For now, everything will stay the same.

That is the update from the Federal Energy Regulatory Commission, which ordered that existing market rules would be in place for how “guaranteed load drop” (GLD) is measured in the PJM interconnection through the 2011/2012 year.

The ongoing saga is just that: still going. While some demand response providers, especially market leader EnerNOC, hailed the decision by FERC to suspend the filing, the filing was actually accepted with some big caveats.

“We accept and suspend PJM’s filing for a five-month period to become effective November 7, 2011,” the ruling stated, “subject to refund, and to the outcome of a technical conference and further order.”

Despite the dry language, the 28-page document reads largely as a 'he said, she said' between EnerNOC and PJM. The issue at the heart of the changes is whether customers providing emergency demand response load should only be able to earn payment for less than their peak load contribution (PLC), which is established based on peak load in previous years.

PJM argues that the move is geared to keep aggregators from enrolling customers that won’t curtail their load while others are over-performing to make up for the difference. For next year, PJM wanted to cap guaranteed load drop at 125 percent. If the PLC is 1 MW, but really the customer can drop 1.5 MW, it would still only be paid for up to 1.25 MW.

While this is often painted as a fight between PJM and demand response providers, the ruling shows that it’s much more complicated than that. This is about a level playing field, where DR providers disagree about the value of aggregation. Some participants, like Viridity, argue that tweaking the GLD rules is necessary to let smaller players compete alongside bigger participants, like Comverge and EnerNOC.

Just last week, Blake Young, CEO of Comverge, saw the battle between legacy generators and demand response companies as a natural tension in a shifting market with new players. As demand response matures, the rules need to be strengthened and clarified so that it cannot only compete fairly against generation or other resources, but can also have fair competition amongst players within demand response.

Luke McAuliffe, Vice President of Demand Response at World Energy, argues that this ruling, which sparked a public letter from three of the largest DR providers, is actually asking the wrong question. While everyone is fighting over how customers are enrolled in GLD programs, he said there is a larger issue as to whether the PLC is even a good baseline methodology.

“If you have someone who can say they reduce 80 MW but can’t be compensated more than 60 MW,” he said, “something’s wrong.” It's one issue most DR providers can agree on.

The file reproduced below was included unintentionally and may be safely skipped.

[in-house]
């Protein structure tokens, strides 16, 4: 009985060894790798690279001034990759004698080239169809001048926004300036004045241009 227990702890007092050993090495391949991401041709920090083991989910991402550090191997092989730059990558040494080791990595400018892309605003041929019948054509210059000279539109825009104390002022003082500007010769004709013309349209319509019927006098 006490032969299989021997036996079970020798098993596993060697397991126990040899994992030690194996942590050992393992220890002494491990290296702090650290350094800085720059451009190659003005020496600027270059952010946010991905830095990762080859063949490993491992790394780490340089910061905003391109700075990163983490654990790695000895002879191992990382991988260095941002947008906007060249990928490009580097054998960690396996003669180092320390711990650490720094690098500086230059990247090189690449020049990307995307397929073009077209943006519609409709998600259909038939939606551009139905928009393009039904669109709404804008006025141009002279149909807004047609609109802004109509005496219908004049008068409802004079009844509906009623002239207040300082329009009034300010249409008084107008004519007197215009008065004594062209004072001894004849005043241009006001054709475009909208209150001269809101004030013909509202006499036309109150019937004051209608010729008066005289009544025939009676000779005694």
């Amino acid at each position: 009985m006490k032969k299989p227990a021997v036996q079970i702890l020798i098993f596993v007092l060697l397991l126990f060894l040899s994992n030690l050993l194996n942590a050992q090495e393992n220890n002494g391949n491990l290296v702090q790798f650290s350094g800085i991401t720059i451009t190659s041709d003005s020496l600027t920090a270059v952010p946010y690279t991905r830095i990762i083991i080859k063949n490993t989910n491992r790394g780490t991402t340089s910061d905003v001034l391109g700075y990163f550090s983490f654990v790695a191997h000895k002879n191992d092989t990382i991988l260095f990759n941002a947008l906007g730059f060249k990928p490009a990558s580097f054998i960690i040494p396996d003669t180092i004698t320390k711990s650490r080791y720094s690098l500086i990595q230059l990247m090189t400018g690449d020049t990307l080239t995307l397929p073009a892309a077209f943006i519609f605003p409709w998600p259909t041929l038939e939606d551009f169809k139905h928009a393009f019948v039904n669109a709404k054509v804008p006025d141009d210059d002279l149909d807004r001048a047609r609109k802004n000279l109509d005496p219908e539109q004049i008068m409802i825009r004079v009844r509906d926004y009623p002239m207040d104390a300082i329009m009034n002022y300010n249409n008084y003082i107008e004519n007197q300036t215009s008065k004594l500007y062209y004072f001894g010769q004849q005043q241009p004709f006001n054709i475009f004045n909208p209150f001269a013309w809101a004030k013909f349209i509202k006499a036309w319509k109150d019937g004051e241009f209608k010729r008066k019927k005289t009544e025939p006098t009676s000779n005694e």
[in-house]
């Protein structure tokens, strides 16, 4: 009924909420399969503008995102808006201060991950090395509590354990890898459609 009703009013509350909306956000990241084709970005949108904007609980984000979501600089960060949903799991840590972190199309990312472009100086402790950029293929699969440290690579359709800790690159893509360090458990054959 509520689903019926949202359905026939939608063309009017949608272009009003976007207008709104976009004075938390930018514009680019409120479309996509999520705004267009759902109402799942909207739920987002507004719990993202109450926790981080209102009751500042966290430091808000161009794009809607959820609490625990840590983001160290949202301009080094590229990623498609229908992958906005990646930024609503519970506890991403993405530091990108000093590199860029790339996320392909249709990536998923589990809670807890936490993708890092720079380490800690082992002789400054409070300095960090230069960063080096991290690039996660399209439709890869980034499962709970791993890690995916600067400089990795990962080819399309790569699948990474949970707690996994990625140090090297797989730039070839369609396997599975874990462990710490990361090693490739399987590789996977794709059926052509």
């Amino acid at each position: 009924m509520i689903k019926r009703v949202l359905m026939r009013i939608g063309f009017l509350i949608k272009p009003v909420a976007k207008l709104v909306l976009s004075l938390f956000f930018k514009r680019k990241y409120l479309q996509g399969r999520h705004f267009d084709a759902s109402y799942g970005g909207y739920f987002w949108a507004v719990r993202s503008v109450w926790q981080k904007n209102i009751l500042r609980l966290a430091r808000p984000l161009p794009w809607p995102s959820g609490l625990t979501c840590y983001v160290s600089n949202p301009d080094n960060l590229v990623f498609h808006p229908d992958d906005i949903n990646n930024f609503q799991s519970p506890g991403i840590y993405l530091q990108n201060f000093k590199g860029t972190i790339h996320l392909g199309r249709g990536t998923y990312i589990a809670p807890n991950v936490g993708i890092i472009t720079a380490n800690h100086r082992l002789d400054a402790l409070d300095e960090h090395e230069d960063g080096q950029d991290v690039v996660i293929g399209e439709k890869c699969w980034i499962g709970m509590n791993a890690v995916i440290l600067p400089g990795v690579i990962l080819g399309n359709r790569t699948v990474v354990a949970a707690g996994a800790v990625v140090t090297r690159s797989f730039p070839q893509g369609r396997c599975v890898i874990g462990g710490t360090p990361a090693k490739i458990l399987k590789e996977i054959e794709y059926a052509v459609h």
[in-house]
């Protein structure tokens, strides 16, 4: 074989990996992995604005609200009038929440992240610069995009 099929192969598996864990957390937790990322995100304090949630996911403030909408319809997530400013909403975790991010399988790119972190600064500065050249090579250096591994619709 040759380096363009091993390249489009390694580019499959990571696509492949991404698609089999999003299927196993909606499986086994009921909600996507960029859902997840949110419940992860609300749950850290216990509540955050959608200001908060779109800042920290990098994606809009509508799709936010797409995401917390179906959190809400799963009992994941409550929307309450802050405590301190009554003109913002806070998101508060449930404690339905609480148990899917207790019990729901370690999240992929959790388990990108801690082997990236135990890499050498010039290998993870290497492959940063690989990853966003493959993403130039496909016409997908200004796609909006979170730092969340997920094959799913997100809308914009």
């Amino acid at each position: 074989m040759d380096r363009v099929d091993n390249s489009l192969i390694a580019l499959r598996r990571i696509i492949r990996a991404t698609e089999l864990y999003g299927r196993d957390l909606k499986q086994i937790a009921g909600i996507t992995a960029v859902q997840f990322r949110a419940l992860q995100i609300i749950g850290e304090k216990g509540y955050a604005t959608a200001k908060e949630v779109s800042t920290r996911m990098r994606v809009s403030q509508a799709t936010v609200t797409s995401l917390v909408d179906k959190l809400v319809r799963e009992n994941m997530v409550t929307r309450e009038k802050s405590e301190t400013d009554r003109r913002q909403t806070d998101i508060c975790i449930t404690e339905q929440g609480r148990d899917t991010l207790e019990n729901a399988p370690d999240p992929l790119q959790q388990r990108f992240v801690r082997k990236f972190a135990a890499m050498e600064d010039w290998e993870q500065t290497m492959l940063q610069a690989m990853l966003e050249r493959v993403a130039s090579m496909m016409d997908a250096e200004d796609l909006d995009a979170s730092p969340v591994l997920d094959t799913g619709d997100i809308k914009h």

McAuliffe’s argument is that if you started with changing how the PLC is measured -- then the issue of measuring GLD might fix itself. “If we went about it in a different order, there might be a lot less contention,” he said. There was some discussion in the filing whether PLC is even an appropriate benchmark. It was unclear, however, whether this issue would be taken up in the technical conference that FERC called for to hammer out the GLD issue.

If you’re not confused yet, or are not yet sick of acronyms, you likely will be soon. Besides the ruling on this GLD issue in PJM, FERC is also waiting for filings from all of the Independent System Operators (ISO) and Regional Transmission Operators (RTO) on tariff changes to create a more level playing field between demand response and generators in their capacity markets.

And for all of the noise about this one issue on PJM, McAuliffe noted that you don’t hear a lot about the other ISOs. New York ISO recently changed its baseline methodology. “It affected compensation for demand response dramatically,” he said.

In the past, NYISO looked at a customer’s highest peak for each month of summer and then averaged them. Now they take far more peak days into account and then look at the top five. The changes, he said, were viewed as positive for everyone in demand response, and so there was no chatter about it, and certainly no uproar.

The growing pains in PJM will certainly continue as the market matures, and as other ISOs become as robust as PJM in their demand response offerings, the din likely will only get louder. “It’s evolving and it’s healthy,” said McAuliffe. “And this won’t be the first or last time.”